Updated: Apr 27
As many businesses return to trading at near-normal levels, you may find yourself in the position of needing your employees to work additional hours to keep up with increased demand and patronage at your business.
If you have asked your employees to work extra hours beyond their regular hours or rostered shifts, keep the following matters in mind (or you may find yourself falling foul of the requirements of the Fair Work Act 2009):
1. A request to work extra hours must be reasonable
Any request you make for an employee to work additional hours in excess of their ordinary working hours must be ‘reasonable’. What is ‘reasonable’ in one case may be completely ‘unreasonable’ in other.
When determining whether your request is ‘reasonable’ consider:
the need for your business to have these additional hours worked;
the personal circumstances of your affected employees, such as their commitments to care for their children or other family members;
the amount of notice you give your employee of the additional hours you need them to work; and,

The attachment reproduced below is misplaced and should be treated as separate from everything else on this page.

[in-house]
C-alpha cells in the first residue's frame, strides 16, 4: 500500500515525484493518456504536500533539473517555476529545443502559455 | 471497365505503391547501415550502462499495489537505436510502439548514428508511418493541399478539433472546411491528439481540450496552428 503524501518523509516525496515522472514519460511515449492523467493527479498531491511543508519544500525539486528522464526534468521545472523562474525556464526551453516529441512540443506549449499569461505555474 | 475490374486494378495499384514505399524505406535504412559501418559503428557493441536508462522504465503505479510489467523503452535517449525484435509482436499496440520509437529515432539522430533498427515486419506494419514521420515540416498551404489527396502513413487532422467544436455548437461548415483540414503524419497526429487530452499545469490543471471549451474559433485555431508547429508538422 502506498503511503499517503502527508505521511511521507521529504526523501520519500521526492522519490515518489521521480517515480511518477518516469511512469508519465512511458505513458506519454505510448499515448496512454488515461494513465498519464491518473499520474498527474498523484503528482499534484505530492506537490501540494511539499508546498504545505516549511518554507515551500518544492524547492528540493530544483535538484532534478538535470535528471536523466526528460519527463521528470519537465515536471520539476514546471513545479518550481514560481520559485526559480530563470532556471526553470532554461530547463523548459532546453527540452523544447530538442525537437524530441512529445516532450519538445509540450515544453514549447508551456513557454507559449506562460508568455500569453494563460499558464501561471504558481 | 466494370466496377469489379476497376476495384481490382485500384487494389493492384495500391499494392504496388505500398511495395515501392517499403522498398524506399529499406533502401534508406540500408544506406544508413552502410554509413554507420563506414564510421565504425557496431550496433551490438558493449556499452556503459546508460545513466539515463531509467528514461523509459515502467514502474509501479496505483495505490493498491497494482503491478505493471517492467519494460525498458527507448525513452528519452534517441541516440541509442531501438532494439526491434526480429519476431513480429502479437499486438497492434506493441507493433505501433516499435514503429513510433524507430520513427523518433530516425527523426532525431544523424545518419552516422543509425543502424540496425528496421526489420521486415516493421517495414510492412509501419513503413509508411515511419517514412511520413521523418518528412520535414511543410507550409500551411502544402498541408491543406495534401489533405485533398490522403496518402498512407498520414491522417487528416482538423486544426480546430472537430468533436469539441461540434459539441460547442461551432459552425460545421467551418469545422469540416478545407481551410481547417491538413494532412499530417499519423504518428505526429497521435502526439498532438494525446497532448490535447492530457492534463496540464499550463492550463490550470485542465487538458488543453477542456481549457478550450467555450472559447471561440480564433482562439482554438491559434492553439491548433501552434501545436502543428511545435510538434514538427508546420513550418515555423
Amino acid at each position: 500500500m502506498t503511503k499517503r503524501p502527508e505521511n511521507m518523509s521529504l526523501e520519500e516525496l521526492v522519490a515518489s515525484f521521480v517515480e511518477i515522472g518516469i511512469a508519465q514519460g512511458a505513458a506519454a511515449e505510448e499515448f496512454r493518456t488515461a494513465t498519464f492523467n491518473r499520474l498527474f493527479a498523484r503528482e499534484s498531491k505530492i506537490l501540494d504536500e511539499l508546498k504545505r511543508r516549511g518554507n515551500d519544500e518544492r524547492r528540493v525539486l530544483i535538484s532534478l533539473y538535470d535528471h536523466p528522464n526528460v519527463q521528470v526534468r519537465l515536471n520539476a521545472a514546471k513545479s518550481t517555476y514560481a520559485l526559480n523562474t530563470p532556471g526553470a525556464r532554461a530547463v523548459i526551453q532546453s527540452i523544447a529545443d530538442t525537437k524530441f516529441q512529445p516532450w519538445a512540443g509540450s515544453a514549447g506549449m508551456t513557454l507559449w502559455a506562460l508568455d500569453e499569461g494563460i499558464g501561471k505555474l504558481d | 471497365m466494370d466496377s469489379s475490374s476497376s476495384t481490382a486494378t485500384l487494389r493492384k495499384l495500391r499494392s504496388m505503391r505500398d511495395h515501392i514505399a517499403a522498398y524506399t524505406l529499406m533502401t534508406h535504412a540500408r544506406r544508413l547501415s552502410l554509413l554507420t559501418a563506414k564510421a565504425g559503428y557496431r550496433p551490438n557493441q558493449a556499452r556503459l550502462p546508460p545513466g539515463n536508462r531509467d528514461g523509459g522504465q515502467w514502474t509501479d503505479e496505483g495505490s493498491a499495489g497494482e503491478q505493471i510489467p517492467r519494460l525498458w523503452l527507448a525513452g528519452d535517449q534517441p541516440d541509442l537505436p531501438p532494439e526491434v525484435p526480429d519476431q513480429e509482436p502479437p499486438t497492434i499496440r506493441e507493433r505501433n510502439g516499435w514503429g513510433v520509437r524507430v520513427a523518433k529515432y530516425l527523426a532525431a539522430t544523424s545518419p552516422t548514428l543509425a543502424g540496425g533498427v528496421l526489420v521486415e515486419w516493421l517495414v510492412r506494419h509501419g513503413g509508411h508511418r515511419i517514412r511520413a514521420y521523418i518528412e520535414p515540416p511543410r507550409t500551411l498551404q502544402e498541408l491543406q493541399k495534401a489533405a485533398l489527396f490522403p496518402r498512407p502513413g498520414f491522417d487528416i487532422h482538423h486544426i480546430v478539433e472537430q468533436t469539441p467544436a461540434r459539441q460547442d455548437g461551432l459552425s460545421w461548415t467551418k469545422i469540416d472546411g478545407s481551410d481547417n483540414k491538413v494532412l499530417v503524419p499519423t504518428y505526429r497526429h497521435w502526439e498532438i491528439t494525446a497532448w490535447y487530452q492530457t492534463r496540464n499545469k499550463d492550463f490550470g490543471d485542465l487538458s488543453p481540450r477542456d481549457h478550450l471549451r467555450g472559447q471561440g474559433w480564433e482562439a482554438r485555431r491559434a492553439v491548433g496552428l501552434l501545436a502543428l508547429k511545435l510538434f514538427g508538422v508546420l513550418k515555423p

whether your employee’s employment contract addresses requests to work additional hours from time to time.
An employee can decline your request to work additional hours if it is unreasonable.
2. An employee must be paid for all time worked
Traditionally, people think of time spent ‘working’ as time spent at the workplace during an employee’s rostered shifts. However, it is important to remember that employees will be considered to be ‘working’ while undertaking other work-related activities and are entitled to be paid for this time as well.
For example, employees are entitled to be paid for attending work meetings, undertaking training or completing the opening and closing of your business. If these activities occur outside of your employees’ usual rostered shifts, you will need to request their attendance and pay them for this time.
3. Overtime or penalty rates may be payable on additional hours worked
If you request an employee work additional hours outside of their ordinary working hours or on a designated public holiday, it is likely you will be required to pay your employee overtime or penalty rates for all time worked in excess of their ordinary working hours.
If your employees are remunerated on another basis (for example, they are paid an annual salary, which may already take into account additional hours that may be worked by your employees), they may not be entitled to additional pay.
If you are an employer who requires assistance in this area, our specialist employment team are here to help!
John Sneddon, Partner
(07) 3307 4504
Ruby Nielsen, Associate
(07) 3307 4551
Emma Lewis, Law Graduate
(07) 3307 4546